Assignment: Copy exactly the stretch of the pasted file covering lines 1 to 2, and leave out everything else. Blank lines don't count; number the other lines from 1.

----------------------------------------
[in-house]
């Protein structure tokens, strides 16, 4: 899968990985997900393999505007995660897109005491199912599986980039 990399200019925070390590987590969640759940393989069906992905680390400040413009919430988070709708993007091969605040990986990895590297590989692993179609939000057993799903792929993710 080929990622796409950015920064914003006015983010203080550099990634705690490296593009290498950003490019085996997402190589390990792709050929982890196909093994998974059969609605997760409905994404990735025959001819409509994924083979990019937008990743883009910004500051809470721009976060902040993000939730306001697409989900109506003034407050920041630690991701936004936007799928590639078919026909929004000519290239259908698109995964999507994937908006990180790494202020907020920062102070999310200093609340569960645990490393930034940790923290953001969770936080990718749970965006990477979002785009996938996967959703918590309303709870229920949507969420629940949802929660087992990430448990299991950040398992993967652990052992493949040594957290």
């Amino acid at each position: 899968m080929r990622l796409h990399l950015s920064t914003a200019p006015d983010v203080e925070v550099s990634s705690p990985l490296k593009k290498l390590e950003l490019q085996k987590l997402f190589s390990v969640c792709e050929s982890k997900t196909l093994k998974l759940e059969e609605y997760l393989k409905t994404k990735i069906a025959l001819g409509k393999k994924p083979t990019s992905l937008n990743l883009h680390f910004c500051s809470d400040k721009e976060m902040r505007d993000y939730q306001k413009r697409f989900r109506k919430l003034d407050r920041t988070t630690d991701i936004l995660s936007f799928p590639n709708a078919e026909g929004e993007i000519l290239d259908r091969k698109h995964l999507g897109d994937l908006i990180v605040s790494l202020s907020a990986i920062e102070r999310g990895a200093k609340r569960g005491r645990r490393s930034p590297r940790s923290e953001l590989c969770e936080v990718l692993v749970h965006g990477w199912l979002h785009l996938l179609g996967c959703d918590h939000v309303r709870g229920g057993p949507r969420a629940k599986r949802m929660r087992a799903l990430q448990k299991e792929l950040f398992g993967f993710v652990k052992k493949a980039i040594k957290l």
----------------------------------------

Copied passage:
[in-house]
């Protein structure tokens, strides 16, 4: 899968990985997900393999505007995660897109005491199912599986980039 990399200019925070390590987590969640759940393989069906992905680390400040413009919430988070709708993007091969605040990986990895590297590989692993179609939000057993799903792929993710 080929990622796409950015920064914003006015983010203080550099990634705690490296593009290498950003490019085996997402190589390990792709050929982890196909093994998974059969609605997760409905994404990735025959001819409509994924083979990019937008990743883009910004500051809470721009976060902040993000939730306001697409989900109506003034407050920041630690991701936004936007799928590639078919026909929004000519290239259908698109995964999507994937908006990180790494202020907020920062102070999310200093609340569960645990490393930034940790923290953001969770936080990718749970965006990477979002785009996938996967959703918590309303709870229920949507969420629940949802929660087992990430448990299991950040398992993967652990052992493949040594957290």